However, like RDAs for other nutrients that have been established by the Food and Nutrition Board at the Institute of Medicine, these RDAs are set for the general population who are also recommended to obtain 45%-65% of their total calorie intake from carbohydrate sources. Hence, they may not be relevant to a subset of the population on the carnivore diet who exclude most carb-rich foods from their diet. [12]

Because magnesium is an important co-factor in glucose metabolism, naturally, the higher your carbohydrate intake is, the higher your magnesium requirement would be. [13]

If you don’t eat a lot of carbs, you likely won’t need as much magnesium as those who do.

In addition, it’s not just how much magnesium you consume that matters but how much your body can absorb as well.

On the carnivore diet, with the absence of plant-based food and its anti-nutrients like oxalates and phytates that are known to interfere with your body’s ability to absorb magnesium and other nutrients, your body can utilize the little magnesium it consumes a lot more efficiently. [14, 15]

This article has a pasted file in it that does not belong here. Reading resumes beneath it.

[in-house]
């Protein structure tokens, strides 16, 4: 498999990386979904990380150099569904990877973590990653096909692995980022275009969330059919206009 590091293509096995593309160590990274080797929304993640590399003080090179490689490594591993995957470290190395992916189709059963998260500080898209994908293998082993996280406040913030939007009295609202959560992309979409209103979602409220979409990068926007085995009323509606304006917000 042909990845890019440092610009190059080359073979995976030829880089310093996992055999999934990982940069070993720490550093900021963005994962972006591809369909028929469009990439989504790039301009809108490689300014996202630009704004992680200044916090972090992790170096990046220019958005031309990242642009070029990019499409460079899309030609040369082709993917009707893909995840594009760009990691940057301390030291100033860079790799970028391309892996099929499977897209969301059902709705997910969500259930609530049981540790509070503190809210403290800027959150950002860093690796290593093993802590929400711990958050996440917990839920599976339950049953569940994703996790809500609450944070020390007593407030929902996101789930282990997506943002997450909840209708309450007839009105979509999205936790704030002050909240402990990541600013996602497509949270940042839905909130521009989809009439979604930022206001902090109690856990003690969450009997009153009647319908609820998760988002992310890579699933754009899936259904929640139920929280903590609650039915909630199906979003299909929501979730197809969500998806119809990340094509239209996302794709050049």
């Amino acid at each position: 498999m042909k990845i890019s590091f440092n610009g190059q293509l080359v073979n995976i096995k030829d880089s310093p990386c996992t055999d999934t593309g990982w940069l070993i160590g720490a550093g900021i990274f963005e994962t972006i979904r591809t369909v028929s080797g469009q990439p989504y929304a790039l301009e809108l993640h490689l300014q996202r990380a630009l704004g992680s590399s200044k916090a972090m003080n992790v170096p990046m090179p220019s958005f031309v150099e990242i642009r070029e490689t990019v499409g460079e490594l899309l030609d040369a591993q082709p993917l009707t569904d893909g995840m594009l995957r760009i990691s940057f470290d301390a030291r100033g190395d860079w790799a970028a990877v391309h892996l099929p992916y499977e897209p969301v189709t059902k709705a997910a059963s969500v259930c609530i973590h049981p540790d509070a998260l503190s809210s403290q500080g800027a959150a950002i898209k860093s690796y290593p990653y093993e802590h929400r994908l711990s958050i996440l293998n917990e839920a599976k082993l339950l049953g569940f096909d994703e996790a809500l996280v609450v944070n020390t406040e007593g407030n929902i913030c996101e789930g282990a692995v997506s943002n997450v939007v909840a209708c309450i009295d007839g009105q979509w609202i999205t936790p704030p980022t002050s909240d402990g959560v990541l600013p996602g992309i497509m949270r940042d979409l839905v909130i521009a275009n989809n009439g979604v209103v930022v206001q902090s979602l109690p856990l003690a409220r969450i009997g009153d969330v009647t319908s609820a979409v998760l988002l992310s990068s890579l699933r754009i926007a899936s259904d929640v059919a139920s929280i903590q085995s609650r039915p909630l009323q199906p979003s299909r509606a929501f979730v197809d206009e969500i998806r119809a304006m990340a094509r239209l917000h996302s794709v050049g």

For example, seeds, grains, nuts, legumes and green leafy vegetables like spinach are high in magnesium but seeds, grains, nuts, and legumes are high in phytates whereas spinach is high in oxalates – both of these antinutrients reduce the bioavailability of magnesium, calcium, and other nutrients. [16, 17]

There is no point in consuming nutrient-dense food when your body is unable to utilize most of the nutrients contained therein.

Sources of magnesium on the carnivore diet

Magnesium is present in most animal-based foods in varying quantities.

The table below shows the magnesium contents of over 70 animal-based foods in descending order.

Animal-based foodMagnesium (mg/100g)
Cattle bone530
Parmesan cheese44
Wild salmon29
Gouda cheese29
Lean chicken28
Cheddar cheese28
Atlantic salmon27